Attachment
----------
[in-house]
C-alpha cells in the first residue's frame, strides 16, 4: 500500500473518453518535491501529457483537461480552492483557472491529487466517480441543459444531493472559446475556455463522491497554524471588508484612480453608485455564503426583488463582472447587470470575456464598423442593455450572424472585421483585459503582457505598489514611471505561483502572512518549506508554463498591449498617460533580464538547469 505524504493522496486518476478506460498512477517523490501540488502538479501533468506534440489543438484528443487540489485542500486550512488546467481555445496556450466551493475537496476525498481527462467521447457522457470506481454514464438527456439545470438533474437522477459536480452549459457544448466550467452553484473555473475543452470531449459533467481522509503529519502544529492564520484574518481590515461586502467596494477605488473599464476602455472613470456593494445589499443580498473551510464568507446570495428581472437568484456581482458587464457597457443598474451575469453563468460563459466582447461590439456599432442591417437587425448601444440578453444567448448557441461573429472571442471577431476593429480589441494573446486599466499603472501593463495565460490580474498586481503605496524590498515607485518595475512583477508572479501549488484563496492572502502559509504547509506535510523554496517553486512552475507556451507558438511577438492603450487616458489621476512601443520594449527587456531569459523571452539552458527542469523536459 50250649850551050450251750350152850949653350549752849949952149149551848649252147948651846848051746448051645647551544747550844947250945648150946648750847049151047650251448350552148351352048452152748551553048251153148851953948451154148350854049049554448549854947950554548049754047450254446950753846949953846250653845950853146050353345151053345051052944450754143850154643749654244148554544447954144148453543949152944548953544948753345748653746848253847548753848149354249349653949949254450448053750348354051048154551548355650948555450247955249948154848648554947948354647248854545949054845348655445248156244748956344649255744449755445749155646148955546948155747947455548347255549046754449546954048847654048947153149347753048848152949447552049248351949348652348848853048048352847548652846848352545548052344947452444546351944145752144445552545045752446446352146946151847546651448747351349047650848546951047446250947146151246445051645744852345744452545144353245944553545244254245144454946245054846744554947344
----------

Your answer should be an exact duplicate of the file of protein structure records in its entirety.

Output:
[in-house]
C-alpha cells in the first residue's frame, strides 16, 4: 500500500473518453518535491501529457483537461480552492483557472491529487466517480441543459444531493472559446475556455463522491497554524471588508484612480453608485455564503426583488463582472447587470470575456464598423442593455450572424472585421483585459503582457505598489514611471505561483502572512518549506508554463498591449498617460533580464538547469 505524504493522496486518476478506460498512477517523490501540488502538479501533468506534440489543438484528443487540489485542500486550512488546467481555445496556450466551493475537496476525498481527462467521447457522457470506481454514464438527456439545470438533474437522477459536480452549459457544448466550467452553484473555473475543452470531449459533467481522509503529519502544529492564520484574518481590515461586502467596494477605488473599464476602455472613470456593494445589499443580498473551510464568507446570495428581472437568484456581482458587464457597457443598474451575469453563468460563459466582447461590439456599432442591417437587425448601444440578453444567448448557441461573429472571442471577431476593429480589441494573446486599466499603472501593463495565460490580474498586481503605496524590498515607485518595475512583477508572479501549488484563496492572502502559509504547509506535510523554496517553486512552475507556451507558438511577438492603450487616458489621476512601443520594449527587456531569459523571452539552458527542469523536459 50250649850551050450251750350152850949653350549752849949952149149551848649252147948651846848051746448051645647551544747550844947250945648150946648750847049151047650251448350552148351352048452152748551553048251153148851953948451154148350854049049554448549854947950554548049754047450254446950753846949953846250653845950853146050353345151053345051052944450754143850154643749654244148554544447954144148453543949152944548953544948753345748653746848253847548753848149354249349653949949254450448053750348354051048154551548355650948555450247955249948154848648554947948354647248854545949054845348655445248156244748956344649255744449755445749155646148955546948155747947455548347255549046754449546954048847654048947153149347753048848152949447552049248351949348652348848853048048352847548652846848352545548052344947452444546351944145752144445552545045752446446352146946151847546651448747351349047650848546951047446250947146151246445051645744852345744452545144353245944553545244254245144454946245054846744554947344